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ERIC Number: EJ1046719
Record Type: Journal
Publication Date: 2014-Mar
Pages: 5
Abstractor: ERIC
ISSN: ISSN-0004-3125
Youth on YouTube as Smart Swarms
Duncum, Paul
Art Education, v67 n2 p32-36 Mar 2014
Viewing YouTube culture as a creative, collaborative process similar to animal swarms can help art educators understand and embrace youth's digital practices. School-age youth are among the most prolific contributors to YouTube, not just as viewers, but also as producers. Even preschoolers now produce videos (McClure, 2010). So pervasive, complex, rapidly moving, and starkly different from institutional schooling is this participatory, online culture that it offers major challenges to educators. Based on the assumption that the first step in learning how to engage with this culture is to understand how it operates, the author applies Miller's (2010) theory of smart swarms. Wisdom drawn from bee, ant, and termite colonies, bird flocks, and fish schools may initially seem utterly unrelated to human behavior intersecting with new technologies, but the author argues that they offer powerful albeit partial metaphors to appreciate just how pervasive a social contagion YouTube has become. Teachers should make it clear to students that using YouTube as a form of self-expression was never its intended primary function. YouTube is a traditional marketing tool, its only major innovation being to use user-generated material to attract eyeballs to advertising. Youth on YouTube appear to operate to a large extent according to principles of smart swarms that have evolved over millions of years to deal with uncertainty, complexity, and change. It is important that educators find ways to interact with youth as smart swarms because many predict that YouTube is merely a harbinger of things to come (Strangelove, 2010).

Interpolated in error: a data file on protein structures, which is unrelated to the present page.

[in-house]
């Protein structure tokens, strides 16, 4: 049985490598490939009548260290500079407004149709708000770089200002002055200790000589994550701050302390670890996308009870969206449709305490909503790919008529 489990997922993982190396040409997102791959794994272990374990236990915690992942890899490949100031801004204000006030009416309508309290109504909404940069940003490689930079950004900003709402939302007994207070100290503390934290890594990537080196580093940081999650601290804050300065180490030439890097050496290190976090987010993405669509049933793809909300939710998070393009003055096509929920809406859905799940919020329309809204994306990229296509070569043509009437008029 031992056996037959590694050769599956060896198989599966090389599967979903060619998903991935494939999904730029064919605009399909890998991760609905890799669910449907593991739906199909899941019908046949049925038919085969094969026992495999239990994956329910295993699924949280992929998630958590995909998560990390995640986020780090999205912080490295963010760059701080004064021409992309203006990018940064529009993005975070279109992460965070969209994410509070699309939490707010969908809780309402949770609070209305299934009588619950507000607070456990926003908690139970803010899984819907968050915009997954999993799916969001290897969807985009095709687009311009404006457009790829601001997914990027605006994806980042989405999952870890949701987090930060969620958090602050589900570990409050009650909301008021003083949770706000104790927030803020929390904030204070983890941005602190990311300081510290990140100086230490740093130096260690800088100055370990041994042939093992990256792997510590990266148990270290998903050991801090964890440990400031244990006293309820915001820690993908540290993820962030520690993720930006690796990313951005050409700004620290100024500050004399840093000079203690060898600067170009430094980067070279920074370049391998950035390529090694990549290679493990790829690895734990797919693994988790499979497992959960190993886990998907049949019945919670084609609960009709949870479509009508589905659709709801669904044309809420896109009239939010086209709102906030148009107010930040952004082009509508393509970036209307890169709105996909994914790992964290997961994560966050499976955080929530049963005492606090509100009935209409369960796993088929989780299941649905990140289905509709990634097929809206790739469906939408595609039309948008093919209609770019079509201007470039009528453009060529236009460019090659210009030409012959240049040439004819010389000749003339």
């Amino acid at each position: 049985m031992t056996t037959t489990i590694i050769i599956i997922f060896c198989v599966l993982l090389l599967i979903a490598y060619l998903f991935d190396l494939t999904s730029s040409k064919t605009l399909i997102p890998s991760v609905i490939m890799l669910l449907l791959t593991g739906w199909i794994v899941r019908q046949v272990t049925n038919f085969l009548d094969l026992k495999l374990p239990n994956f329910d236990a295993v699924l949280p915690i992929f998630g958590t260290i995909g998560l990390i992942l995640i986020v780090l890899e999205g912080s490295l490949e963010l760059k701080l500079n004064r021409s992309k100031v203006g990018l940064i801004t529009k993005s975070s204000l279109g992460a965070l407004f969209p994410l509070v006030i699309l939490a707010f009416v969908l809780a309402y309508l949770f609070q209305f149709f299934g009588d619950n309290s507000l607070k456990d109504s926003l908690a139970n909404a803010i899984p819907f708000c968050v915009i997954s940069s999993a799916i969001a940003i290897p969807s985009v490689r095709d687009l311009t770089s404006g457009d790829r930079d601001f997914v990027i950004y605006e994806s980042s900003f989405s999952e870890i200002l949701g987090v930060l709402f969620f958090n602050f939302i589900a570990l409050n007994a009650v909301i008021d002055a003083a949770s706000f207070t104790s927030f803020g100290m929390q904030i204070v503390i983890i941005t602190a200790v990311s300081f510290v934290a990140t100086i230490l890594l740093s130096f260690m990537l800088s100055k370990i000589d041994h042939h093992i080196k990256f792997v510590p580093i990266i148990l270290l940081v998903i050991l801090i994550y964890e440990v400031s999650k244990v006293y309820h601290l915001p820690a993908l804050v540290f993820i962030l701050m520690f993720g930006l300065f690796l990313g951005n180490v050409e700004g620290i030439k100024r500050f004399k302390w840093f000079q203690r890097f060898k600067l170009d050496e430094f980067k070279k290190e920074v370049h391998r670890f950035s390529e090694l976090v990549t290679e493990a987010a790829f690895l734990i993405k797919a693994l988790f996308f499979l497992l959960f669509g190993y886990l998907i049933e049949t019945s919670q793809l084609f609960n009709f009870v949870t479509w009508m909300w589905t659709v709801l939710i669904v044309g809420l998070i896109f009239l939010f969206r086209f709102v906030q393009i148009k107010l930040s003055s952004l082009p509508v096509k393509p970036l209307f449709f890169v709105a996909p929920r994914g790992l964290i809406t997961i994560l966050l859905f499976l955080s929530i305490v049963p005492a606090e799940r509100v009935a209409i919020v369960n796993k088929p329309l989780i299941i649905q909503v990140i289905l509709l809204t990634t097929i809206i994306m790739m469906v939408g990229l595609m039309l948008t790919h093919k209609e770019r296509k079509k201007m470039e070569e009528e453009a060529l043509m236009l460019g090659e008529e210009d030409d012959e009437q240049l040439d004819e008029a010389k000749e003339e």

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Publication Type: Journal Articles; Reports - Descriptive
Education Level: N/A
Audience: N/A
Language: English
Sponsor: N/A
Authoring Institution: N/A
Grant or Contract Numbers: N/A